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Farmers call for drop in driving age

Charlotte Verley, 17, and sheepdog Bob on her family farm near Boort. Picture: PENNY STEPHENSSeventeen-year-old Charlotte Verley has been driving for years – around the family farm that is, doing jobs with the ute, or sometimes driving around the property just for fun.
Nanjing Night Net

She learnt to drive a manual at about 13 or 14, which meant shemasteredusing a clutch and gear changes at a slightly older age than some of her friends.

Like many Year 11 VCE students she has a busy schedule, with school five days a week, a part-time job in the nearby town of Boort in northern Victoria, plus sport training and dancing during the week, followed by competition sport on the weekend. Mum and dad do plenty of country driving on her behalf.

When her Boort hockey and netball teams play against Sea Lake, the drive from the family’s sheep and cropping farm at Boort is about 135 kilometres, a one-way trip of about 90 minutes.”Away” matches against teams from Birchip and Donald are closer, but not much. Their sports grounds are about a 90 kilometre, one-hour drive from home.

Because of the wide range of transport difficulties facingyoung people in the bush – a place where trams and smooth city bike-paths are non-existent – Charlotte believes the minimum age for a Victorian driver’s licence should be lowered from 18 to 17.

It’s a view shared by the Victorian Farmers Federation, which recently called for the change in a submission to a parliamentary inquiry examining the probationary driving age.

“Reducing the probationary driving age would reduce the impact of isolation and disadvantage caused by distance from employment or training and the lack of public transport services available in rural Victoria,” itsaid.

“If you could drive at 17 you would be more independent, you could get yourself around,” CharlottetoldThe Sunday Age.

“I think 17-year-olds are just as mature as 18-year-olds and still have the experience.”

While she lives only a few kilometres from town, Charlottesaid it was harder for other 17-year-olds who lived further away from Boort.

“If they want to get a part-time job it discourages them. It makes it hard on the parents, who obviously have to take them and pick them up, which is a big ask,” she said.

“I think people in Melbourne don’t really realise how hard it is for us, because they sort of have public transport right at their doorstep.”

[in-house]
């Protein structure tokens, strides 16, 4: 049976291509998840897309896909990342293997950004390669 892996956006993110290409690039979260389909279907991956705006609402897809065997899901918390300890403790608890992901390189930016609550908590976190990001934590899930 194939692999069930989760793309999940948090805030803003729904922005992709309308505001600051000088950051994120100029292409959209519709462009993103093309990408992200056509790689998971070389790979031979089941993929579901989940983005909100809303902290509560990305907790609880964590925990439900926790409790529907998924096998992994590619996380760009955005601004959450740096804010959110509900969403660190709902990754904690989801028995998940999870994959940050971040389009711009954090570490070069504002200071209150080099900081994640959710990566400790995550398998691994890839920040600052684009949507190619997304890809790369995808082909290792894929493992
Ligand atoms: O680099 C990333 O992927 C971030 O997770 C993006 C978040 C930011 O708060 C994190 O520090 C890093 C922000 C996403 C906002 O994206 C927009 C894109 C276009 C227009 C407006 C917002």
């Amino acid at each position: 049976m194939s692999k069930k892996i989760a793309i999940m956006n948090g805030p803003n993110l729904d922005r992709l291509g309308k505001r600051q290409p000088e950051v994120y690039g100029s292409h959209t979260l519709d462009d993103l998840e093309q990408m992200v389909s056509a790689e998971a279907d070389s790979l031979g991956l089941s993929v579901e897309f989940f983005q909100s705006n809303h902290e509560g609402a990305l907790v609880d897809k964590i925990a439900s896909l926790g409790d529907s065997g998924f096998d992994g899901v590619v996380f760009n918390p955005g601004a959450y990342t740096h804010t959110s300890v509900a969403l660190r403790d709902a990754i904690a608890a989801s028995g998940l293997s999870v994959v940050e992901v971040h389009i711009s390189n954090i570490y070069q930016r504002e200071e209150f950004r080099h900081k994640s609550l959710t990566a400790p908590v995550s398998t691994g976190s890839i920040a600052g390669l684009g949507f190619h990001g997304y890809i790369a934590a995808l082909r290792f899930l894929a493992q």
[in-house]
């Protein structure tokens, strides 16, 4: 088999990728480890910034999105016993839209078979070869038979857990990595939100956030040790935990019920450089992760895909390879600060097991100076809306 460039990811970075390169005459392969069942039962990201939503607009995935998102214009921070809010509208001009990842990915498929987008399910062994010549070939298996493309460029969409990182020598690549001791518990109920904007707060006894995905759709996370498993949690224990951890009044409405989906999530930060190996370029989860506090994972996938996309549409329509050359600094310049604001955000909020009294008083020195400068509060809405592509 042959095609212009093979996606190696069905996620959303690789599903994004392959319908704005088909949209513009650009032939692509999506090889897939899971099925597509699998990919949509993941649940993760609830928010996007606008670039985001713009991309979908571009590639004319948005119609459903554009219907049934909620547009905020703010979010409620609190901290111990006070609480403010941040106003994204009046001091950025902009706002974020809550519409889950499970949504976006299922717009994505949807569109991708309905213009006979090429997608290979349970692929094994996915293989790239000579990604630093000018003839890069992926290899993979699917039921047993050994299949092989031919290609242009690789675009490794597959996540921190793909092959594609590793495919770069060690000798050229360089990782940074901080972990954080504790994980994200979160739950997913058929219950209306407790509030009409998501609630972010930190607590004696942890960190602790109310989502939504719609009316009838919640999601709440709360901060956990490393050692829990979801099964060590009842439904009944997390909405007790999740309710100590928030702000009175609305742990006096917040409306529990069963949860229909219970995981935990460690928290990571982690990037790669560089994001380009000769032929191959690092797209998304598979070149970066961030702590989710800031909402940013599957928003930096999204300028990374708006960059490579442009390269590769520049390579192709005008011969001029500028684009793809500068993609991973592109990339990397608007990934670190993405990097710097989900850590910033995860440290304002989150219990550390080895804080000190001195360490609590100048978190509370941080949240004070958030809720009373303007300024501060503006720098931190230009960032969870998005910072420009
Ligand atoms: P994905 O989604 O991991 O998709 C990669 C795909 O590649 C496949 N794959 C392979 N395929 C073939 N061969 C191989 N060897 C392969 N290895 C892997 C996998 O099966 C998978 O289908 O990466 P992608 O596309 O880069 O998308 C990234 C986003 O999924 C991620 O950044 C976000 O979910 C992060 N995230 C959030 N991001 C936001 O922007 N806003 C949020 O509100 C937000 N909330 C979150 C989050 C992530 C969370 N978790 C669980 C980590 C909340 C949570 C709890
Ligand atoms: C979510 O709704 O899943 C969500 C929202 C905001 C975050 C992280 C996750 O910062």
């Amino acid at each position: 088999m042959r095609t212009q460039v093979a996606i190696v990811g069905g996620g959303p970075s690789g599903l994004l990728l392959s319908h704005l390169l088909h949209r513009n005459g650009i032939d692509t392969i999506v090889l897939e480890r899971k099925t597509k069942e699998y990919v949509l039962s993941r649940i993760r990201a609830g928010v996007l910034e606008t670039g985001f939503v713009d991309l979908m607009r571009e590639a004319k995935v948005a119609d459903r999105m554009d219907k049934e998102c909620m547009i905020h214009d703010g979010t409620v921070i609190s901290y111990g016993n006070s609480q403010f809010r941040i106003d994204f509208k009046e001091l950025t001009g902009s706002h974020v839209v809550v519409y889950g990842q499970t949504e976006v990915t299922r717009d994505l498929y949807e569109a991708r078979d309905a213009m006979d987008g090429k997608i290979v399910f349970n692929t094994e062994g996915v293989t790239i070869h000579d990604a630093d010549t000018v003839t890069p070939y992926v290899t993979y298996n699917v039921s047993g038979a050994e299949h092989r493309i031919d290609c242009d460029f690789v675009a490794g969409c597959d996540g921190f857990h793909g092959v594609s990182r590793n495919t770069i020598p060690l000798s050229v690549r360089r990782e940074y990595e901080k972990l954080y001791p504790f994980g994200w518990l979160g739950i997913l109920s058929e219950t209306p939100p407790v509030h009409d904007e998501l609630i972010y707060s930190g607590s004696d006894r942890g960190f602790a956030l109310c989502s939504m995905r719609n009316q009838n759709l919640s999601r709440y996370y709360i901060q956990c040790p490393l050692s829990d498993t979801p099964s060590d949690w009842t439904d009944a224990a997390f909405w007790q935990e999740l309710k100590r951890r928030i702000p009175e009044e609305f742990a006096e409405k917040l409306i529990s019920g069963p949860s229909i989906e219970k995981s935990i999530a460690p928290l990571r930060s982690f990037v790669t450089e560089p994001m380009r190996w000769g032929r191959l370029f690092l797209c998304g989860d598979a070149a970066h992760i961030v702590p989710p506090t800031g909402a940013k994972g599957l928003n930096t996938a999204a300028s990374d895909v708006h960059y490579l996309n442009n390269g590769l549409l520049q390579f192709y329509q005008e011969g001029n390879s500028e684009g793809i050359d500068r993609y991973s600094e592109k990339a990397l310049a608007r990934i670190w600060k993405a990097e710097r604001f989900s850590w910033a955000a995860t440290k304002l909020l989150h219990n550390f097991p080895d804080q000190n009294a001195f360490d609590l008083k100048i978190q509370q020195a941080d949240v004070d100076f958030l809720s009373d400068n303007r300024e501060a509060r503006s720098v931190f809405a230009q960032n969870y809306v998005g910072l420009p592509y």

According to information provided to the inquiry, Victoria has the oldest minimum probationary age in Australia, at 18. All other states and the ACT have a minimum probationary age of 17, while the minimum age in the Northern Territory is 16.5 years, the inquiry has been told.

But the push by the VFF is facing strong resistance. The TAC and RACV have made submissions opposing a lowering of the probationary driving age to 17.

The RACV said: “Lowering the licence age to possibly assist a very small number of young people gain employment would likely result in considerable increases in road trauma and is not justifiable. A more effective solution would be to encourage both state and local governments, as well as employers, to provide better transport options to enable young people, especially those living in rural and outer metropolitan areas to take up employment opportunities.”

The TAC said Victoria had a strong graduated licensing system that had “a safety benefit for young drivers. Fatality rates for young people in Victoria are lower than in other Australian states.”

Dropping the licensing age to 17 “would result in an increase in road trauma due to both increased exposure and the higher risk associated with driving at this younger age. An additional 192 fatal or serious injury crashes among 17 and 18-year-old drivers are estimated to occur every year if the licensing age were decreased to 17 years. Total injury crashes would be expected to increase by an additional 646 crashes per year,” the TAC said.

Chairman of the VFF’s Young Agribusiness Professionals group (YAPs), Sam Trethewey​, said the inability of country kids to get their driver’s licence at 17 was “a massive disadvantage. They’re playing sport, they’re wanting to meet with friends, they’re wanting to work. Keeping in mind there’s not a huge amount of centralisation in country areas. It’s not like town where everything’s central and mum and dad can drop you off on the way to work. Everything is decentralised and there is no public transport. So I think it’s really vital that we give these kids every opportunity to build their networks or get jobs.”

– The Sunday Age

This story Administrator ready to work first appeared on Nanjing Night Net.

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